It will also be appreciated that the direct mounting of a diamond body on a metal support will not, in itself, alleviate the previously noted problem involving the creation of stresses at the interface between the diamond and metal, which problem results from the very large disparity in the coefficients of thermal expansion between diamond and metal. For example, the thermal expansion coefficient of diamond is about 45×10-7 cm/cm/°C. as compared to a coefficient of 150-200×10-7 cm/cm/°C. for steel. Thus, very substantial thermally induced stresses will occur at the interface. In addition, once the portions of the diamond which do not carry the ribs begin to wear sufficiently to expose the metal therebehind, that metal will wear rapidly, due to its relative ductility and lower abrasion/erosion resistance, and undermine the integrity of the bond between the diamond and the metal support.
Recently, various PDC structures have been proposed in which the diamond/carbide interface contains a number of ridges, grooves or other indentations aimed at reducing the susceptibility of the diamond/carbide interface to mechanical and thermal stresses. In U.S. Pat. No. 4,784,023, a PDC includes an interface having a number of alternating grooves and ridges, the top and bottom of which are substantially parallel with the compact surface and the sides of which are substantially perpendicular the compact surface.
U.S. Pat. No. 4,972,637 provides a PDC having an interface containing discrete, spaced recesses extending into the cemented carbide layer, the recesses containing abrasive material (e.g., diamond) and being arranged in a series of rows, each recess being staggered relative to its nearest neighbor in an adjacent row. It is asserted in the '637 patent that as wear reaches the diamond/carbide interface, the recesses, filled with diamond, wear less rapidly than the cemented carbide and act, in effect, as cutting ridges or projections. When the PDC is mounted on a stud cutter, as shown in FIG. 5 of the '637 patent, the wear plane 38 exposes carbide regions 42 which wear much more rapidly than the diamond material in the recesses 18. As a consequence, depressions develop in these regions between the diamond filled recesses. The '637 patent asserts that these depressed regions, which expose additional edges of diamond material, enhance the cutting action of the PDC.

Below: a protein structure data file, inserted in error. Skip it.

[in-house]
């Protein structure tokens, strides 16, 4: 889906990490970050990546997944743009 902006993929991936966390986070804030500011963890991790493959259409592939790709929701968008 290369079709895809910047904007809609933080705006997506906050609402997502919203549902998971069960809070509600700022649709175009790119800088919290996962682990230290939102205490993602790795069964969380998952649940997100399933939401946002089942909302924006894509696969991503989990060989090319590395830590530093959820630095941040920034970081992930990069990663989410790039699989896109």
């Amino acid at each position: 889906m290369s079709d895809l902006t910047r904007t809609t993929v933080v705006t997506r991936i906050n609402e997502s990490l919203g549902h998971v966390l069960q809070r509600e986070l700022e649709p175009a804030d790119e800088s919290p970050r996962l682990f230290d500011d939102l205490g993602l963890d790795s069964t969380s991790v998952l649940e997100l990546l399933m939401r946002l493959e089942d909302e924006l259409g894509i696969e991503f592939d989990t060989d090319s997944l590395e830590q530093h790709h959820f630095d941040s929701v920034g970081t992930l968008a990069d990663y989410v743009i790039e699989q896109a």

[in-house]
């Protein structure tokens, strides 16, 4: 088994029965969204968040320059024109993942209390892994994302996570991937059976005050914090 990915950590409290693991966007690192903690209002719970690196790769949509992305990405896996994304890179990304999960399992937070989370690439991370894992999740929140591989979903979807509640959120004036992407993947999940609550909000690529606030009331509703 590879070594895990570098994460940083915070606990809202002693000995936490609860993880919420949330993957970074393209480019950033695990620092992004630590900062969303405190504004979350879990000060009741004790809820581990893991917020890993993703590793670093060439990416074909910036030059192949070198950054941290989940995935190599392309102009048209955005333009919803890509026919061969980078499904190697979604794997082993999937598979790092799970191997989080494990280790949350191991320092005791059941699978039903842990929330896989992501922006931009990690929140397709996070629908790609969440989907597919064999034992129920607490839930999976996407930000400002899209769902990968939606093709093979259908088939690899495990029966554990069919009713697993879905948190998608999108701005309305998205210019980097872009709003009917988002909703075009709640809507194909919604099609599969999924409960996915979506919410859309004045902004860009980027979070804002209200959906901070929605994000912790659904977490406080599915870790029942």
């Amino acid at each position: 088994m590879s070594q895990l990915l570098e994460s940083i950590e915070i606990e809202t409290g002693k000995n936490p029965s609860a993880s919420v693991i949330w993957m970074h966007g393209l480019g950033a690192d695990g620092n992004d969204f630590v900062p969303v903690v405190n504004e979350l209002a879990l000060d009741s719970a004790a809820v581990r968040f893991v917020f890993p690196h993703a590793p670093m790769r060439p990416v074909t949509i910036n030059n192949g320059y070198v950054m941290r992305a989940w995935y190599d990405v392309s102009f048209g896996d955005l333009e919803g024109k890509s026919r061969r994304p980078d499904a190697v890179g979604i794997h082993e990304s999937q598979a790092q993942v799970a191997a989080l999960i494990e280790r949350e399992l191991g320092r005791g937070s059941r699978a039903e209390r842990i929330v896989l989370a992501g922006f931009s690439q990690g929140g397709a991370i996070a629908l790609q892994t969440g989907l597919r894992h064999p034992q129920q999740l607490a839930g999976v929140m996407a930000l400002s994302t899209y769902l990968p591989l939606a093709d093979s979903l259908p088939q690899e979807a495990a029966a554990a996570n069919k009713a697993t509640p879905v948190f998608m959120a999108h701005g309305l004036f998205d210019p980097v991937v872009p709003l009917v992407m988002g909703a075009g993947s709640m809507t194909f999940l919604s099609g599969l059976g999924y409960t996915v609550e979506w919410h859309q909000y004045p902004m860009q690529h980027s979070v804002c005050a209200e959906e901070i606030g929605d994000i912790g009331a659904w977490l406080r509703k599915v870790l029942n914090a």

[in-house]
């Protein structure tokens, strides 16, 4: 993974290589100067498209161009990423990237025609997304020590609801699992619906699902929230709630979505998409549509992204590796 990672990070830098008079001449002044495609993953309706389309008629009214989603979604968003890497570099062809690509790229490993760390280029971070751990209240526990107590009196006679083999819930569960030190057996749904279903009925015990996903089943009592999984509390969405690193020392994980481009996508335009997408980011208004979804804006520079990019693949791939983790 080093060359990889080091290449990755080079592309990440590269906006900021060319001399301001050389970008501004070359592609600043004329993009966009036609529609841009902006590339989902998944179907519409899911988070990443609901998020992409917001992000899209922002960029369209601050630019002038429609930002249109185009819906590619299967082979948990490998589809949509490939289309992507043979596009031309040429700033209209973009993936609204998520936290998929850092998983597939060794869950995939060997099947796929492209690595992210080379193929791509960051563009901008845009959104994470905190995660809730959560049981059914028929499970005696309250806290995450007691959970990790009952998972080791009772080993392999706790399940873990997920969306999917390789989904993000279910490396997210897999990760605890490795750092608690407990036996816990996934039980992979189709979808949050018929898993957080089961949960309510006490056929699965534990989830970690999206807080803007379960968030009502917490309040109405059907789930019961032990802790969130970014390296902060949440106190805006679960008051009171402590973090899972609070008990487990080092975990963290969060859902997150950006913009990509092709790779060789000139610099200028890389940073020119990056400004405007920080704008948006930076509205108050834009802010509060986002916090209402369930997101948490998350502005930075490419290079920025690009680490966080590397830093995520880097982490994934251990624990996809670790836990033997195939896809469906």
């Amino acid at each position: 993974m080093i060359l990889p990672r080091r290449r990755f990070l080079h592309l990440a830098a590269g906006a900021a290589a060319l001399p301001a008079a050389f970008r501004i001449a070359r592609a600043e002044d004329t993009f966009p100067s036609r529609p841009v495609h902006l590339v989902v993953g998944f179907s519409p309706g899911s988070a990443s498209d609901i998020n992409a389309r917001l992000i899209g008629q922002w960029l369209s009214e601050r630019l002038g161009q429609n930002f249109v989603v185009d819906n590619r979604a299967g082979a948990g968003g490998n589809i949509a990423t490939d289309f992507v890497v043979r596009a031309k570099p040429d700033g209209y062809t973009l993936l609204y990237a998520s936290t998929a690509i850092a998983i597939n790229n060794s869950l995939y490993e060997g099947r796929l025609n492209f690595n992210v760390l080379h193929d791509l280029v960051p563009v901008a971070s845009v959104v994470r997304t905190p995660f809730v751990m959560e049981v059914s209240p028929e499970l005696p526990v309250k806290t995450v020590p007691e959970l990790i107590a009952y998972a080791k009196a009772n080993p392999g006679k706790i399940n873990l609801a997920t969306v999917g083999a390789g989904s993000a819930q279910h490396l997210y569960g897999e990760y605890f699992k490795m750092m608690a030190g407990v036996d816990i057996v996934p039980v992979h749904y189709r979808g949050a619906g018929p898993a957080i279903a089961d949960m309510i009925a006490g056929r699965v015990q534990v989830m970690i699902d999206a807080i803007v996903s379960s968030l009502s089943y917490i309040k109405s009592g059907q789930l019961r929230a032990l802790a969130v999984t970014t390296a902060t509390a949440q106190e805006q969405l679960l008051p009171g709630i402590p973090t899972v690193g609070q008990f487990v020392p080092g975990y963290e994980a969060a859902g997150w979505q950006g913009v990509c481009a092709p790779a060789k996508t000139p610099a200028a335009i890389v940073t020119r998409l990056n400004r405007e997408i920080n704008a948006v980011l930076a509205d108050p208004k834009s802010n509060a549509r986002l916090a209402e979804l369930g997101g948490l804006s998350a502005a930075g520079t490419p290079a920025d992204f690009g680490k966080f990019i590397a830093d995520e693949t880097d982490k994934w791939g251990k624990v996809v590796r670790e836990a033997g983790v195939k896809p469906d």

U.S. Pat. No. 5,007,207 presents an alternative PDC structure having a number of recesses in the carbide layer, each filled with diamond, which make up a spiral or concentric circular pattern, looking down at the disc shaped compact. Thus, the '207 structure differs from the '637 structure in that, rather than employing a large number of discrete recesses, the '207 structure uses one or a few elongated recesses which make up a spiral or concentric circular pattern. FIG. 5 in the '207 patent shows the wear plane which develops when the PDC is mounted and used on a stud cutter. As with the '637 patent, the wear process creates depressions in the carbide material between the diamond filled recesses. Like the '207 patent, the '637 patent also asserts that these depressions which develop during the wear process enhance cutting action.
Whereas the aforementioned patents assert a desirable cutting action in the rock, it is also highly desirable to minimize the diamond layer's susceptibility to fracture and spalling which in part arises from the internal residual stresses.
Accordingly, it would be highly desirable to provide a polycrystalline diamond compact having increased resistance to diamond spalling fractures.
One object of the present invention is a polycrystalline compact having increased useful life.
Another object of the present invention is a polycrystalline diamond compact having a diamond layer formed such that there is reduced spalling and cracking of the diamond layer as the compact wears.
A further object of the invention is a PDC in which the carbide layer provides increased mechanical support, for the diamond layer as the compact wears. for the diamond layer as the compact wears.
Still another object of the invention is a PDC in which the diamond-carbide interface is so designed to reduce residual tensile stresses in the location where spalling or delamination usually occurs.
These, as well as other objects and advantages, are provided by an improved polycrystalline diamond compact having angled contours in the carbide layer, said layer being covered with diamond or other abrasive material shaped such that it provides outwardly sloping profiles at the periphery edge of the compact.
Advantageously, the outwardly sloping profiles are disposed in such ways as to provide stress reduction benefit across the most useful portion of the compact during its wear-resistant lifetime.
The invention will be appreciated by those skilled in the art after reading the Detailed Description below, which is intended to be read in combination with the following set of figures, in which:
FIG. 1 depicts a cross-sectional view of a PDC having a single outwardly sloping angled contour in the vicinity of the cutting edge;
FIG. 2 depicts a cross-sectional view of a PDC having an outwardly sloping pattern at its periphery and an inwardly sloping pattern at its center;
FIG. 3 depicts top and cross-sectional views of a PDC having a single sloping plane edge at the interface in accordance with the invention; and
FIG. 4 depicts top and cross-sectional views of a PDC having a concentric sloping contour extending from the cutting edge to the center of the compact.
FIG. 5 depicts top and cross-sectional views of a PDC having a sloping concentric contour which intersects the top surface of the compact.